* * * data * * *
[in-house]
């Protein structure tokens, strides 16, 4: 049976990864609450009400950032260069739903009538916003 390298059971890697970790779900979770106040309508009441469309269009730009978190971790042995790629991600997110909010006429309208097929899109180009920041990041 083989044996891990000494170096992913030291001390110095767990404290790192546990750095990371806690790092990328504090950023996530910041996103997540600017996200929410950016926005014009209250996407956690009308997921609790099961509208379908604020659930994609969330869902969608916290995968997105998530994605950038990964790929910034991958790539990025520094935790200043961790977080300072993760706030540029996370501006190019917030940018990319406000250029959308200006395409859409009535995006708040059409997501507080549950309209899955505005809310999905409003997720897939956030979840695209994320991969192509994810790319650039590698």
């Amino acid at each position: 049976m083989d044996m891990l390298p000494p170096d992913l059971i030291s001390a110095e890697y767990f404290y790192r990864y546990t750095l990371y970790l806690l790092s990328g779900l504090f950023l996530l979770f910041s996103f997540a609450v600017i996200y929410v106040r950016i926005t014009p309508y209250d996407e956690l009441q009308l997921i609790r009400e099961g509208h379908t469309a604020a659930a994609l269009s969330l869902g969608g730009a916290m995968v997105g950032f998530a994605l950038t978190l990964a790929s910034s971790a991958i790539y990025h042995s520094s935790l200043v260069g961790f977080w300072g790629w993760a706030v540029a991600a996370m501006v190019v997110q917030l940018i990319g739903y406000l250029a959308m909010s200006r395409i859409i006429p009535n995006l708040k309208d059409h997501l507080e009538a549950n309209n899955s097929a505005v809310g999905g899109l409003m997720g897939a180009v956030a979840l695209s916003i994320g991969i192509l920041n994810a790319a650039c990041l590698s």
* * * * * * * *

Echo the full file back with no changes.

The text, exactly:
[in-house]
């Protein structure tokens, strides 16, 4: 049976990864609450009400950032260069739903009538916003 390298059971890697970790779900979770106040309508009441469309269009730009978190971790042995790629991600997110909010006429309208097929899109180009920041990041 083989044996891990000494170096992913030291001390110095767990404290790192546990750095990371806690790092990328504090950023996530910041996103997540600017996200929410950016926005014009209250996407956690009308997921609790099961509208379908604020659930994609969330869902969608916290995968997105998530994605950038990964790929910034991958790539990025520094935790200043961790977080300072993760706030540029996370501006190019917030940018990319406000250029959308200006395409859409009535995006708040059409997501507080549950309209899955505005809310999905409003997720897939956030979840695209994320991969192509994810790319650039590698």
């Amino acid at each position: 049976m083989d044996m891990l390298p000494p170096d992913l059971i030291s001390a110095e890697y767990f404290y790192r990864y546990t750095l990371y970790l806690l790092s990328g779900l504090f950023l996530l979770f910041s996103f997540a609450v600017i996200y929410v106040r950016i926005t014009p309508y209250d996407e956690l009441q009308l997921i609790r009400e099961g509208h379908t469309a604020a659930a994609l269009s969330l869902g969608g730009a916290m995968v997105g950032f998530a994605l950038t978190l990964a790929s910034s971790a991958i790539y990025h042995s520094s935790l200043v260069g961790f977080w300072g790629w993760a706030v540029a991600a996370m501006v190019v997110q917030l940018i990319g739903y406000l250029a959308m909010s200006r395409i859409i006429p009535n995006l708040k309208d059409h997501l507080e009538a549950n309209n899955s097929a505005v809310g999905g899109l409003m997720g897939a180009v956030a979840l695209s916003i994320g991969i192509l920041n994810a790319a650039c990041l590698s």